Investors trust Google. They don’t trust random financial advisors. Investors don’t want to be contacted anymore by aggressive financial advisors who use high-pressure sales tactics to push their firms and services. Instead, it’s the investors who are reaching out. They are doing the research to find the best candidate to work with before making contact, and that search typically starts on Google. With this switch in power, financial advisors need to appear in a Google search to generate new leads. But Google and Internet marketing for financial advisors has changed. Is your marketing plan still relevant?
The strategy is simple: When an investor types something like “best financial advisors” into a Google search, an advisor needs to appear in the results. And preferably high up in those results, in spots 1-10. Studies prove that web surfers are much more likely to click on a link listed on the first page of a Google search than on page 2, and even less likely to click on a link on page 3, etc.
This might sound simple – OK, so get me in the top 10 results. But how that happens isn’t so easy.
SO, HOW DO I DO THAT?
Financial advisors need a good website and a strong digital marketing strategy to grab Google’s attention, and then entice leads to find out more about them.
It’s a pretty cut-and-dry solution, but there are many things that a good digital marketing agency has to do behind the scenes to make this happen.
One of the original strategies is using keywords – terms or phrases that a potential client might type into Google to find what they are looking for. Keywords used to be the only way to grab Google’s attention: Using the right terminology in the smartest way would convince Google that a web page or blog post was a legit link and should be listed high in a search. But once again, Google’s algorithms are changing.
While keywords are still important and used strategically, the marketing world is now introducing pillar pages. Instead of using keywords to grab Google’s attention to a single post, these pages use broader topics that link to several posts and show Google that it’s not just an expert on one term, but on many. This technique establishes a particular URL as an expert on an entire subject matter and therefore gives the page a higher ranking.
For example, in the past, if a financial advisor wanted to rank for the term “living will,” they would write a blog post with that term used in a very specific way so Google would recognize its importance and include it in search results. Today, that advisor may write the same blog post, but link it to a landing page that focuses on the topic “estate planning.” That page then ranks for “living will” as well as other estate planning keywords. Google sees the amount of activity the page receives and ranks the page high in a search result – the site must know what it’s talking about.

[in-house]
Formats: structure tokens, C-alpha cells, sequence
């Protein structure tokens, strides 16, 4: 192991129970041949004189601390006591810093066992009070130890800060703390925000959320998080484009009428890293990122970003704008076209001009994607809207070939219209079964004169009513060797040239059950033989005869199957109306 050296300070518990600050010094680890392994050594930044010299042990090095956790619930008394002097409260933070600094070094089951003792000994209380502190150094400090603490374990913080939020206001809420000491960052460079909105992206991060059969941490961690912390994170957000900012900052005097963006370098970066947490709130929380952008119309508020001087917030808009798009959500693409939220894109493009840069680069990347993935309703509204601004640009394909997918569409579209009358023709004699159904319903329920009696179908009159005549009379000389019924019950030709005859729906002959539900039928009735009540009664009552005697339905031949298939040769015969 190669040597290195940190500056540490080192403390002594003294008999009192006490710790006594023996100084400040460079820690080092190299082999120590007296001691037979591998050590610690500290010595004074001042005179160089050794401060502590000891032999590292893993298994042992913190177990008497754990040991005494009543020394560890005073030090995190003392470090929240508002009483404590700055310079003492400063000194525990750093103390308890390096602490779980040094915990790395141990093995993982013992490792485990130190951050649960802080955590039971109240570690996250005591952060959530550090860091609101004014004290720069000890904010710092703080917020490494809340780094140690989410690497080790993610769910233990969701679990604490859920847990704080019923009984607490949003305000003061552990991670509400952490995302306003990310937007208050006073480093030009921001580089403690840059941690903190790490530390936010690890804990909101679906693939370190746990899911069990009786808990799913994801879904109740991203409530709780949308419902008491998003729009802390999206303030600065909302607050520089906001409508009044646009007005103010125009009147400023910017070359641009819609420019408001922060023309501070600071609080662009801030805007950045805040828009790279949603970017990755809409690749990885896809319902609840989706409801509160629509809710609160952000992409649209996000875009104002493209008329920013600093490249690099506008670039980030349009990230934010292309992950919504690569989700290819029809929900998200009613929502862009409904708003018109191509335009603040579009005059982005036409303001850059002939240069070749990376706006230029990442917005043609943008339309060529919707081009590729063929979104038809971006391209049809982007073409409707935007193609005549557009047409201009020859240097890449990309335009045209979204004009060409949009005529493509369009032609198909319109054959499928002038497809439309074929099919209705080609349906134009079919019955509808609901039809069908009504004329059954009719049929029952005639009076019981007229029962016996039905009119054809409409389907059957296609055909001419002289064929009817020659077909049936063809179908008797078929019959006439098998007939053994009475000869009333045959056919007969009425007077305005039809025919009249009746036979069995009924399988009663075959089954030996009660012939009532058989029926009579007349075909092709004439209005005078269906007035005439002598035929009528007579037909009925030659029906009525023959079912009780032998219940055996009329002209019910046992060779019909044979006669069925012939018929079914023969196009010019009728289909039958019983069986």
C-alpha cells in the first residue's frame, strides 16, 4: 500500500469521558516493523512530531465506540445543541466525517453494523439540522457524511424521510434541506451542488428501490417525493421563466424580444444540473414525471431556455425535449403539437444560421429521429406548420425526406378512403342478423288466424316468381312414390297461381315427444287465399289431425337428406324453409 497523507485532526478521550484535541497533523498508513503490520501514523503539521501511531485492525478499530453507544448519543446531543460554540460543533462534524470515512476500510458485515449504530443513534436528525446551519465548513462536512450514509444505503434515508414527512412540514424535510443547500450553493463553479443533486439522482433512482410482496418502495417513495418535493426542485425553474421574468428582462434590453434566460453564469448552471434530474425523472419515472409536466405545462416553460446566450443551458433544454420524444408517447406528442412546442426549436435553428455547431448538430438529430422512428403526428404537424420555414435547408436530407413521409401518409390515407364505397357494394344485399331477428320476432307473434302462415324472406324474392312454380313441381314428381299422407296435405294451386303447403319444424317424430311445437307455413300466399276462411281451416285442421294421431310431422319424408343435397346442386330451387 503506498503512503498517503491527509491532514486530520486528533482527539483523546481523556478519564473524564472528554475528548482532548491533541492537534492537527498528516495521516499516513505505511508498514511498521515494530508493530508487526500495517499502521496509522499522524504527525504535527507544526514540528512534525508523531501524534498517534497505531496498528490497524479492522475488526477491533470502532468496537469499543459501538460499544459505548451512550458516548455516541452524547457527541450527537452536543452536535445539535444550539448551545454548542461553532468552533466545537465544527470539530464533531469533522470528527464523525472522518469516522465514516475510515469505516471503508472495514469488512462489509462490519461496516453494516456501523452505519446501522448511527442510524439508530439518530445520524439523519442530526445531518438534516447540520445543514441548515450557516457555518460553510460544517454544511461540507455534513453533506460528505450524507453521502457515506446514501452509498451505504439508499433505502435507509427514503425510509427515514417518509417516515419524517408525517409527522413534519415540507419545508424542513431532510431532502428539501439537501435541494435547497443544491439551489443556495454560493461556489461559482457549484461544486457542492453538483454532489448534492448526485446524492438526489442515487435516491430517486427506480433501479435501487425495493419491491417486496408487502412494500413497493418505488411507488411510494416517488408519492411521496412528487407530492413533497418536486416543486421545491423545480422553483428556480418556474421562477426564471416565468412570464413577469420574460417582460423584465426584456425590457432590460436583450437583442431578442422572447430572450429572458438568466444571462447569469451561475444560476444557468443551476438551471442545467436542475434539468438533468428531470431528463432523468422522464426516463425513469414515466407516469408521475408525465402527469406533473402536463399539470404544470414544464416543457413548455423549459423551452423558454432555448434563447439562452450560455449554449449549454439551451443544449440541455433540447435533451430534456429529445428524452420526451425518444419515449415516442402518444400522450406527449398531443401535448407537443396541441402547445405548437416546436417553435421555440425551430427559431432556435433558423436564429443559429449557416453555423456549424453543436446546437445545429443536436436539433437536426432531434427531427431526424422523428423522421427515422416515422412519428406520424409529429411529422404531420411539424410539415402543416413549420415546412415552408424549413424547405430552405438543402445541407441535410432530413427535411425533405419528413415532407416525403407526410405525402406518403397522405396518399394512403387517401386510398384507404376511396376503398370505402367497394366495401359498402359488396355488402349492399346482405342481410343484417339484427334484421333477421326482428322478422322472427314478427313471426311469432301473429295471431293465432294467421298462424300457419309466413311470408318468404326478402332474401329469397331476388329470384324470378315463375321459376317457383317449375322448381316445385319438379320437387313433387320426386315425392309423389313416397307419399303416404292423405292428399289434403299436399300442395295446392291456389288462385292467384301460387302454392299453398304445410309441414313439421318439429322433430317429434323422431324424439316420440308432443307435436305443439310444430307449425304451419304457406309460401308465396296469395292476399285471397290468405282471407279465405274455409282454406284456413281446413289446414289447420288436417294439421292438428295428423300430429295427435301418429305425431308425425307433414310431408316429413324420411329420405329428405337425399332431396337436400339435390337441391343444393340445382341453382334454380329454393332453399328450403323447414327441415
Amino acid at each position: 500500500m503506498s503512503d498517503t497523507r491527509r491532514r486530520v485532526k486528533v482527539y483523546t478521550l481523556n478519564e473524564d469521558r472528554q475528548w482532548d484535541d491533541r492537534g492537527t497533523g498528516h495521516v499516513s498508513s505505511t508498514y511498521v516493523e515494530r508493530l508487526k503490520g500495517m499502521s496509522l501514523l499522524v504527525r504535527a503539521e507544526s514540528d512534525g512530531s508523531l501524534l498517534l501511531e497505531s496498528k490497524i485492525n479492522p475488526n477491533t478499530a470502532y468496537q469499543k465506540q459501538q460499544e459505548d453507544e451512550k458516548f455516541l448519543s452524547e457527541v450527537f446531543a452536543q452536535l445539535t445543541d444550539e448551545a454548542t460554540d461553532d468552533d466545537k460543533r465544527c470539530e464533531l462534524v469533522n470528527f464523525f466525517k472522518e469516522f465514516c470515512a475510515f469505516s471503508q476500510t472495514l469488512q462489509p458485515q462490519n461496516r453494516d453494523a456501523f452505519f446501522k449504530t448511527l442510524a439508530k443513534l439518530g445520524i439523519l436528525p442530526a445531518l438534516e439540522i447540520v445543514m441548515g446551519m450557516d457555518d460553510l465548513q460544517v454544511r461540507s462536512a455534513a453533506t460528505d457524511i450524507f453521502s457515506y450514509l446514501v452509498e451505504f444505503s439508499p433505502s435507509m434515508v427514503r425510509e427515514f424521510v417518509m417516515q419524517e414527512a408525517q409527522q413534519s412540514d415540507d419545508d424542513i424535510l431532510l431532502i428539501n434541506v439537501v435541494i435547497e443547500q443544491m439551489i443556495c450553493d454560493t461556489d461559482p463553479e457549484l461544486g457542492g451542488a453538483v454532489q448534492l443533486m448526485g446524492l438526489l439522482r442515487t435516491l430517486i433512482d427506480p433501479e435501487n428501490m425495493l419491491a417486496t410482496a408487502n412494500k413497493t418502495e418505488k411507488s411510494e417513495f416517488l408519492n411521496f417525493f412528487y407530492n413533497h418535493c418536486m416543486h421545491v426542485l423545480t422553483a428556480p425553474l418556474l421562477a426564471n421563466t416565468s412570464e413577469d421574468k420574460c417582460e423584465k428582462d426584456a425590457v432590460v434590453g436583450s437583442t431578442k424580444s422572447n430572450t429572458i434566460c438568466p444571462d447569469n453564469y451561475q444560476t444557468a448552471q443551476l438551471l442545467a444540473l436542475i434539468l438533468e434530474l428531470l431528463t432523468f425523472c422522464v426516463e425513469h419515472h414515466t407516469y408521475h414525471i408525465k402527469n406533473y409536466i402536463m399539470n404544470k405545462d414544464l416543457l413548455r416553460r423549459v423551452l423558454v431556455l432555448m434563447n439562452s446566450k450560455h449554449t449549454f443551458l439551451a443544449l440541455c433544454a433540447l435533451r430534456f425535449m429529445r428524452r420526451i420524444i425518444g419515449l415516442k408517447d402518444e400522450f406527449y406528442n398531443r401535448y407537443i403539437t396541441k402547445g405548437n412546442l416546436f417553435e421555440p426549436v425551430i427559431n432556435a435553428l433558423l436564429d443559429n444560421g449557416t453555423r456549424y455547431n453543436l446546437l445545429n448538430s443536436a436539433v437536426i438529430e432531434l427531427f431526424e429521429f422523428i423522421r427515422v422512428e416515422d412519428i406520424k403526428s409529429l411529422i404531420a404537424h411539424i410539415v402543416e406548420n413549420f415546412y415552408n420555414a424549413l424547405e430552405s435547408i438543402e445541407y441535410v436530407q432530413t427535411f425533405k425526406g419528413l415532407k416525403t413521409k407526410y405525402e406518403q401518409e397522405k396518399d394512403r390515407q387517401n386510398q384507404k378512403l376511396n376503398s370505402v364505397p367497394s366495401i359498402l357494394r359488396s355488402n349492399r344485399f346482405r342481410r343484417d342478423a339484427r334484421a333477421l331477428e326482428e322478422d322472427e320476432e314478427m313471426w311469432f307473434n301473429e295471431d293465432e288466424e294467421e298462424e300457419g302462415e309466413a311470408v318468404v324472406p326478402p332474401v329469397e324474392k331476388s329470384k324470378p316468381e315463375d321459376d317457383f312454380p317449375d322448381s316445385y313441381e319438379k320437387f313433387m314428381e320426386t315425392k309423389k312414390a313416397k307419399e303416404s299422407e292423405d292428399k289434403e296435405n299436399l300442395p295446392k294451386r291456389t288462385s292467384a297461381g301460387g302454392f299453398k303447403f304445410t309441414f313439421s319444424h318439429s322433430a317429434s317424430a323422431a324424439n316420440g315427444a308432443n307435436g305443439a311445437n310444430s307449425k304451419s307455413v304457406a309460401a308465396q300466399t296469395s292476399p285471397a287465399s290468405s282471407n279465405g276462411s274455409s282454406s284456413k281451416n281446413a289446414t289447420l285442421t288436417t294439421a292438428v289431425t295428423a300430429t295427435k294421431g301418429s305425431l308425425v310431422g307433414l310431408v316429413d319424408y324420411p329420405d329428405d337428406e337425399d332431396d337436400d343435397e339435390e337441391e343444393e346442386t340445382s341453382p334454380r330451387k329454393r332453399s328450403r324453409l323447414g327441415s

This is what financial advisors want.
HOW DOES THIS HELP AGAIN?
Think about it: Investors don’t want to – or have to – be bothered by unsolicited salespeople anymore. The Internet allows them to find, research and eventually hire a financial advisor on their own. In fact, financial advisors who continue to use outdated tactics like cold calls and unwanted junk mail fliers are being eliminated from an investor’s list immediately. Investors want an advisor who provides the right information in a place an investor can find it when they’re ready for it.
What that means for a financial advisor’s digital marketing plan is, instead of trying to capture leads’ attention directly, financial advisors need to attract Google’s attention, which gives the site preference in search results when an investor goes online to start looking. That is what attracts the leads.
When a potential client does click on a link, a strong website must keep the lead engaged, and a thought-out digital marketing strategy eventually turns those leads into actual clients.
Digital marketing, also called inbound marketing, is the wave of the future. There’s no question that Internet marketing for financial advisors has changed. And it will continue to do so.
Working with a financially focused digital marketing firm is a smart way for a financial advisor to ensure he or she is changing with that trend. Even financial advisors who have established themselves in the industry and have “enough” clients to sustain their practice need to incorporate a digital marketing plan, because clients do move through a financial lifecycle and may eventually leave as a client for reasons such as moving, divorce, change in needs or death.
A financial advisor’s marketing plan should include:
- A custom lead-generating website
- Local Search Engine Optimization (SEO) services
- Targeted marketing
- Relevant content
- Directory listings
- Drip campaigns
- Free offers and campaigns
- A social media plan
- Analytics that show results
When a financial advisor can combine these marketing strategies, their ability to generate leads grows exponentially.
Look at an inbound marketing campaign as a funnel. At the top, is the Internet. Investors have to find you these days to initiate contact. Once they’ve found you, the middle of the funnel is traffic. Visitors to your website need to find enough interesting and relevant content to keep them engaged and eventually interested in talking with you about your services. Near the bottom of the funnel are offers – promotions offered on your website that will grab contact information that a financial advisor can follow up with. Finally, there’s the sales process, which converts leads into clients.
Disclosure: I/we have no positions in any stocks mentioned, and no plans to initiate any positions within the next 72 hours.
I wrote this article myself, and it expresses my own opinions. I am not receiving compensation for it. I have no business relationship with any company whose stock is mentioned in this article.